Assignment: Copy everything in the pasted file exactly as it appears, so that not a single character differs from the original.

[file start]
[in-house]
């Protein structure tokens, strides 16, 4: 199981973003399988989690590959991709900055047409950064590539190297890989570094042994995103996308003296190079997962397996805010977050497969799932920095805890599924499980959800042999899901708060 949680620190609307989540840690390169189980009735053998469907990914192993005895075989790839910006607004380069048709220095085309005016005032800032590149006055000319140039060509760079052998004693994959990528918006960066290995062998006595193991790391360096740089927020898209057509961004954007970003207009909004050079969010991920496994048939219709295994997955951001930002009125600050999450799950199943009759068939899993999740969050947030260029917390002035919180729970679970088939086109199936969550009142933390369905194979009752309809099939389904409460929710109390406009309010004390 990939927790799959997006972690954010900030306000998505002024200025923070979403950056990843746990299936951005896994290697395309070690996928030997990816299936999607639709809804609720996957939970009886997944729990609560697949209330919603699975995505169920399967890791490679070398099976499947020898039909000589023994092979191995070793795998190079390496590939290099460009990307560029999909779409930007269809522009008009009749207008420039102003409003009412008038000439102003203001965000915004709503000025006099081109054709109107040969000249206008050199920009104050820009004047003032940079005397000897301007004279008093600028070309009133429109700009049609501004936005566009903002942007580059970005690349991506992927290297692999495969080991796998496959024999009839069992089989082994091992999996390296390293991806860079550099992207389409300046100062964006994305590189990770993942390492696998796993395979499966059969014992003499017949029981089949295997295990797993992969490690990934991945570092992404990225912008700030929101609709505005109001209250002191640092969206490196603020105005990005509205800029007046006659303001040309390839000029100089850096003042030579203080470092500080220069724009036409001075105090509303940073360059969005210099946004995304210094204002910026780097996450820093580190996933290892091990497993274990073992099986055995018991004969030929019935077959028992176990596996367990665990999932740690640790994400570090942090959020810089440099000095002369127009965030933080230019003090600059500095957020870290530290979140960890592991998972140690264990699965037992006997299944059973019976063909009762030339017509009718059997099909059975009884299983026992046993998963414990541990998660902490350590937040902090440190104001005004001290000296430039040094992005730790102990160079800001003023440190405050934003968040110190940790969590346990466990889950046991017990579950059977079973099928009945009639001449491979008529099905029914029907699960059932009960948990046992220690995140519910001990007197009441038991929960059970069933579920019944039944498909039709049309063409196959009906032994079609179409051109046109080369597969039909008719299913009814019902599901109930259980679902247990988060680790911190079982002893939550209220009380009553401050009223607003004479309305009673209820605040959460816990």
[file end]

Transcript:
[in-house]
């Protein structure tokens, strides 16, 4: 199981973003399988989690590959991709900055047409950064590539190297890989570094042994995103996308003296190079997962397996805010977050497969799932920095805890599924499980959800042999899901708060 949680620190609307989540840690390169189980009735053998469907990914192993005895075989790839910006607004380069048709220095085309005016005032800032590149006055000319140039060509760079052998004693994959990528918006960066290995062998006595193991790391360096740089927020898209057509961004954007970003207009909004050079969010991920496994048939219709295994997955951001930002009125600050999450799950199943009759068939899993999740969050947030260029917390002035919180729970679970088939086109199936969550009142933390369905194979009752309809099939389904409460929710109390406009309010004390 990939927790799959997006972690954010900030306000998505002024200025923070979403950056990843746990299936951005896994290697395309070690996928030997990816299936999607639709809804609720996957939970009886997944729990609560697949209330919603699975995505169920399967890791490679070398099976499947020898039909000589023994092979191995070793795998190079390496590939290099460009990307560029999909779409930007269809522009008009009749207008420039102003409003009412008038000439102003203001965000915004709503000025006099081109054709109107040969000249206008050199920009104050820009004047003032940079005397000897301007004279008093600028070309009133429109700009049609501004936005566009903002942007580059970005690349991506992927290297692999495969080991796998496959024999009839069992089989082994091992999996390296390293991806860079550099992207389409300046100062964006994305590189990770993942390492696998796993395979499966059969014992003499017949029981089949295997295990797993992969490690990934991945570092992404990225912008700030929101609709505005109001209250002191640092969206490196603020105005990005509205800029007046006659303001040309390839000029100089850096003042030579203080470092500080220069724009036409001075105090509303940073360059969005210099946004995304210094204002910026780097996450820093580190996933290892091990497993274990073992099986055995018991004969030929019935077959028992176990596996367990665990999932740690640790994400570090942090959020810089440099000095002369127009965030933080230019003090600059500095957020870290530290979140960890592991998972140690264990699965037992006997299944059973019976063909009762030339017509009718059997099909059975009884299983026992046993998963414990541990998660902490350590937040902090440190104001005004001290000296430039040094992005730790102990160079800001003023440190405050934003968040110190940790969590346990466990889950046991017990579950059977079973099928009945009639001449491979008529099905029914029907699960059932009960948990046992220690995140519910001990007197009441038991929960059970069933579920019944039944498909039709049309063409196959009906032994079609179409051109046109080369597969039909008719299913009814019902599901109930259980679902247990988060680790911190079982002893939550209220009380009553401050009223607003004479309305009673209820605040959460816990």